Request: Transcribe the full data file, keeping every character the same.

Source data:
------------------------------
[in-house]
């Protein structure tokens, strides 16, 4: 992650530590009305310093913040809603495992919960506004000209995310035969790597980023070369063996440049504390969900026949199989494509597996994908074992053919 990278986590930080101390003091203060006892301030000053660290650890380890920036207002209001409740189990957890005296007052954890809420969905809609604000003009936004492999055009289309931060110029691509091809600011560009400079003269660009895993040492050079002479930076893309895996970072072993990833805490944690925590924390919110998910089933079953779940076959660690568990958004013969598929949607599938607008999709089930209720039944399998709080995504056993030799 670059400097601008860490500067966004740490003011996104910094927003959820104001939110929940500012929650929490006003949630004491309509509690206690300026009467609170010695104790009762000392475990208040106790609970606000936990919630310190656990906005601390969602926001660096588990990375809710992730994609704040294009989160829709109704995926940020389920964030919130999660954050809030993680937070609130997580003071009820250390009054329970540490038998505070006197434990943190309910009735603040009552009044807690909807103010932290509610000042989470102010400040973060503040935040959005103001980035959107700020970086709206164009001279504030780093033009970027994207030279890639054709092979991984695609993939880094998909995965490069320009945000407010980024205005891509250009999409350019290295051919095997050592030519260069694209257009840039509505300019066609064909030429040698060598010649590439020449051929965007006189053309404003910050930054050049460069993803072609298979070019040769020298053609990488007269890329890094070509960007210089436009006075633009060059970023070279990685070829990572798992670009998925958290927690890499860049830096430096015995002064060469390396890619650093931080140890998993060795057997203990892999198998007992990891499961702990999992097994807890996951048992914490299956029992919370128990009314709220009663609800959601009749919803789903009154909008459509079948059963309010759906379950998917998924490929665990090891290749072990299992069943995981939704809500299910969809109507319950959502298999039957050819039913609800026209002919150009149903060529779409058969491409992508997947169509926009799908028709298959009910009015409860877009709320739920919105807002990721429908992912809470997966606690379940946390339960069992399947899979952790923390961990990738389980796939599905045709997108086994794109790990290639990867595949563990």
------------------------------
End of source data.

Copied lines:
[in-house]
């Protein structure tokens, strides 16, 4: 992650530590009305310093913040809603495992919960506004000209995310035969790597980023070369063996440049504390969900026949199989494509597996994908074992053919 990278986590930080101390003091203060006892301030000053660290650890380890920036207002209001409740189990957890005296007052954890809420969905809609604000003009936004492999055009289309931060110029691509091809600011560009400079003269660009895993040492050079002479930076893309895996970072072993990833805490944690925590924390919110998910089933079953779940076959660690568990958004013969598929949607599938607008999709089930209720039944399998709080995504056993030799 670059400097601008860490500067966004740490003011996104910094927003959820104001939110929940500012929650929490006003949630004491309509509690206690300026009467609170010695104790009762000392475990208040106790609970606000936990919630310190656990906005601390969602926001660096588990990375809710992730994609704040294009989160829709109704995926940020389920964030919130999660954050809030993680937070609130997580003071009820250390009054329970540490038998505070006197434990943190309910009735603040009552009044807690909807103010932290509610000042989470102010400040973060503040935040959005103001980035959107700020970086709206164009001279504030780093033009970027994207030279890639054709092979991984695609993939880094998909995965490069320009945000407010980024205005891509250009999409350019290295051919095997050592030519260069694209257009840039509505300019066609064909030429040698060598010649590439020449051929965007006189053309404003910050930054050049460069993803072609298979070019040769020298053609990488007269890329890094070509960007210089436009006075633009060059970023070279990685070829990572798992670009998925958290927690890499860049830096430096015995002064060469390396890619650093931080140890998993060795057997203990892999198998007992990891499961702990999992097994807890996951048992914490299956029992919370128990009314709220009663609800959601009749919803789903009154909008459509079948059963309010759906379950998917998924490929665990090891290749072990299992069943995981939704809500299910969809109507319950959502298999039957050819039913609800026209002919150009149903060529779409058969491409992508997947169509926009799908028709298959009910009015409860877009709320739920919105807002990721429908992912809470997966606690379940946390339960069992399947899979952790923390961990990738389980796939599905045709997108086994794109790990290639990867595949563990």